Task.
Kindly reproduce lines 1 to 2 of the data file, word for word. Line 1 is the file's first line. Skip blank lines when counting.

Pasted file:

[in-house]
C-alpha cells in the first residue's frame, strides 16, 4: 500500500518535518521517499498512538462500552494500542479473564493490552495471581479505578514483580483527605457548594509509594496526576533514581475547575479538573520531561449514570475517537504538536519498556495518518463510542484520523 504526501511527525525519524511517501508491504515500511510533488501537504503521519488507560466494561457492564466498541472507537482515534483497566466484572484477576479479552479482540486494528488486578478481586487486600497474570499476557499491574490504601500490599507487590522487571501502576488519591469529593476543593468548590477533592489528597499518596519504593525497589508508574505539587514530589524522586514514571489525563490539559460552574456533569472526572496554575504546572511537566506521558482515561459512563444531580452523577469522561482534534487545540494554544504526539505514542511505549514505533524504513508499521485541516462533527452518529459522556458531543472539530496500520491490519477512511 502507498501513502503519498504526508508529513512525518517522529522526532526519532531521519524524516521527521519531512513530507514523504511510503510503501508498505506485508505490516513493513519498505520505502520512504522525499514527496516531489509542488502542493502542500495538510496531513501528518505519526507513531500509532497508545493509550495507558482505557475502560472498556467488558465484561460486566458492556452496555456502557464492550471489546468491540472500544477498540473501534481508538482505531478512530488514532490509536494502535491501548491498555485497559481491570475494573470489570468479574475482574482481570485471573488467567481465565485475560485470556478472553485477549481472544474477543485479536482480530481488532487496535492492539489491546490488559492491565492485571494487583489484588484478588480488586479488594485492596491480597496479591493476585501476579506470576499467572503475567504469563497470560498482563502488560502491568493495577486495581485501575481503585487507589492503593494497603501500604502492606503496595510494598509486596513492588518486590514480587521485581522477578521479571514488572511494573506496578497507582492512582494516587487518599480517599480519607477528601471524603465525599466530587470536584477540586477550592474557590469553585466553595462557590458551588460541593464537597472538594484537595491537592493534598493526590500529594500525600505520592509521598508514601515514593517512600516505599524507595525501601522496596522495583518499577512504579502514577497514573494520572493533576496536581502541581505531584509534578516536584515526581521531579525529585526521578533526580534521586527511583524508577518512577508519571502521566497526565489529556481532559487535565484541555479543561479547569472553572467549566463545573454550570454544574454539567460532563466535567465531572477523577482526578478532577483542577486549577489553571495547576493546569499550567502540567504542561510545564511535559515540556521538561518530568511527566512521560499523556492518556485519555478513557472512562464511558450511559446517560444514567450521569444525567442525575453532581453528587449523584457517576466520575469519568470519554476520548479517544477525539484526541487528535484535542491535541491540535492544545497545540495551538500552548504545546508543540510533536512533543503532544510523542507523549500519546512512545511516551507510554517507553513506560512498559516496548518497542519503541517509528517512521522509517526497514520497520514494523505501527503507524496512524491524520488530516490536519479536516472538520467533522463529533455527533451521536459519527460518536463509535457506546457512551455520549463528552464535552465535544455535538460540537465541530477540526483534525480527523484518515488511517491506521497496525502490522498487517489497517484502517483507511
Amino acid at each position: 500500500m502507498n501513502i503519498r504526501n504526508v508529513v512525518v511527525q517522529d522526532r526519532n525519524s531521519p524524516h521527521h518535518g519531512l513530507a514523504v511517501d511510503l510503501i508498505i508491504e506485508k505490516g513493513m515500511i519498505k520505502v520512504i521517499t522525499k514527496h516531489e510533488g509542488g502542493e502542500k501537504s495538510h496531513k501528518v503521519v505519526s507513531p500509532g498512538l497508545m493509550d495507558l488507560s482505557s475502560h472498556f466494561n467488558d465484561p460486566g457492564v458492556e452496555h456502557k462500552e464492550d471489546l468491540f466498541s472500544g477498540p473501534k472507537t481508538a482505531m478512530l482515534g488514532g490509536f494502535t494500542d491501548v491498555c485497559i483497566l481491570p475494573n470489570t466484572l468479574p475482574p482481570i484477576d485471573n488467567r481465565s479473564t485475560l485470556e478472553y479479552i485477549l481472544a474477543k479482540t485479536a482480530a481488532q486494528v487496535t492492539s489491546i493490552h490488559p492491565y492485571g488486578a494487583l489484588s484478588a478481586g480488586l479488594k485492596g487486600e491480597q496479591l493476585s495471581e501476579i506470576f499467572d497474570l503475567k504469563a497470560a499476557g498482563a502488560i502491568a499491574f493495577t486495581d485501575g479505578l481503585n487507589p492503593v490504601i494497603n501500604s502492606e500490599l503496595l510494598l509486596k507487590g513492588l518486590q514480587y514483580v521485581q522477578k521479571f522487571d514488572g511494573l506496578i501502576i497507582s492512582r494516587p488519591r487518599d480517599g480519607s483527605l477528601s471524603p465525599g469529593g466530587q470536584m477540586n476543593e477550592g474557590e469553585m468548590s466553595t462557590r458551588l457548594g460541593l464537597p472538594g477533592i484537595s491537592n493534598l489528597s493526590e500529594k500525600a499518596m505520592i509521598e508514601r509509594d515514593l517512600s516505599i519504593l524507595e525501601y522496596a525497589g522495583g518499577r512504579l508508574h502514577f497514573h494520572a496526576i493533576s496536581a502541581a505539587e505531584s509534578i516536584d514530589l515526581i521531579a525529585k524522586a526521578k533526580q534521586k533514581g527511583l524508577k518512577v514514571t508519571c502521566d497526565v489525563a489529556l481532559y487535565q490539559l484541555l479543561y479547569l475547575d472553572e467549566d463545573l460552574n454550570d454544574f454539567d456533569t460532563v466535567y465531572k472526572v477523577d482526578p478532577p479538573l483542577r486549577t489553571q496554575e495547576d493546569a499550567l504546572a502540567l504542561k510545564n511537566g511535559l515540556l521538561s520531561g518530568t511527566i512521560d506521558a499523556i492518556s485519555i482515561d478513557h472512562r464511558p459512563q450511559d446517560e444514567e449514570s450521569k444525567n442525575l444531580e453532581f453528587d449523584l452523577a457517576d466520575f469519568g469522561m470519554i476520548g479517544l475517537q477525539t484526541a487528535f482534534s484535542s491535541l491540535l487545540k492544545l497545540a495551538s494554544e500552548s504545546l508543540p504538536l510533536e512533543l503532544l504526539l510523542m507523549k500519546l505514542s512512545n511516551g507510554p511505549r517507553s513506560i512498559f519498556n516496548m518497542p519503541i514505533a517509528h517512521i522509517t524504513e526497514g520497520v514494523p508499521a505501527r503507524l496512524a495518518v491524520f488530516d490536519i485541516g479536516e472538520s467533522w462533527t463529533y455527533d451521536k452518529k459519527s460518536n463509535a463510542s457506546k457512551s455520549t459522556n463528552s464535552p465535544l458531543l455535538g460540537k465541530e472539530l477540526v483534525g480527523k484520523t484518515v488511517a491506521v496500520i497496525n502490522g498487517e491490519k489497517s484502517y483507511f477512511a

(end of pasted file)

[in-house]
C-alpha cells in the first residue's frame, strides 16, 4: 500500500518535518521517499498512538462500552494500542479473564493490552495471581479505578514483580483527605457548594509509594496526576533514581475547575479538573520531561449514570475517537504538536519498556495518518463510542484520523 504526501511527525525519524511517501508491504515500511510533488501537504503521519488507560466494561457492564466498541472507537482515534483497566466484572484477576479479552479482540486494528488486578478481586487486600497474570499476557499491574490504601500490599507487590522487571501502576488519591469529593476543593468548590477533592489528597499518596519504593525497589508508574505539587514530589524522586514514571489525563490539559460552574456533569472526572496554575504546572511537566506521558482515561459512563444531580452523577469522561482534534487545540494554544504526539505514542511505549514505533524504513508499521485541516462533527452518529459522556458531543472539530496500520491490519477512511 502507498501513502503519498504526508508529513512525518517522529522526532526519532531521519524524516521527521519531512513530507514523504511510503510503501508498505506485508505490516513493513519498505520505502520512504522525499514527496516531489509542488502542493502542500495538510496531513501528518505519526507513531500509532497508545493509550495507558482505557475502560472498556467488558465484561460486566458492556452496555456502557464492550471489546468491540472500544477498540473501534481508538482505531478512530488514532490509536494502535491501548491498555485497559481491570475494573470489570468479574475482574482481570485471573488467567481465565485475560485470556478472553485477549481472544474477543485479536482480530481488532487496535492492539489491546490488559492491565492485571494487583489484588484478588480488586479488594485492596491480597496479591493476585501476579506470576499467572503475567504469563497470560498482563502488560502491568493495577486495581485501575481503585487507589492503593494497603501500604502492606503496595510494598509486596513492588518486590514480587521485581522477578521479571514488572511494573506496578497507582492512582494516587487518599480517599480519607477528601471524603465525599466530587470536584477540586477550592474557590469553585466553595462557590458551588460541593464537597472538594484537595491537592493534598493526590500529594500525600505520592509521598508514601515514593517512600516505599524507595525501601522496596522495583518499577512504579502514577497514573494520572493533576496536581502541581505531584509534578516536584515526581521531579525529585526521578533526580534521586527511583524508577518512577508519571502521566497526565489529556481532559487535565484541555479543561479547569472553572467549566463545573454550570454544574454539567460532563466535567465531572477523577482526578478532577483542577486549577489553571495547576493546569499550567502540567504542561510545564511535559515540556521538561518530568511527566512521560499523556492518556485519555478513557472512562464511558450511559446517560444514567450521569444525567442525575453532581453528587449523584457517576466520575469519568470519554476520548479517544477525539484526541487528535484535542491535541491540535492544545497545540495551538500552548504545546508543540510533536512533543503532544510523542507523549500519546512512545511516551507510554517507553513506560512498559516496548518497542519503541517509528517512521522509517526497514520497520514494523505501527503507524496512524491524520488530516490536519479536516472538520467533522463529533455527533451521536459519527460518536463509535457506546457512551455520549463528552464535552465535544455535538460540537465541530477540526483534525480527523484518515488511517491506521497496525502490522498487517489497517484502517483507511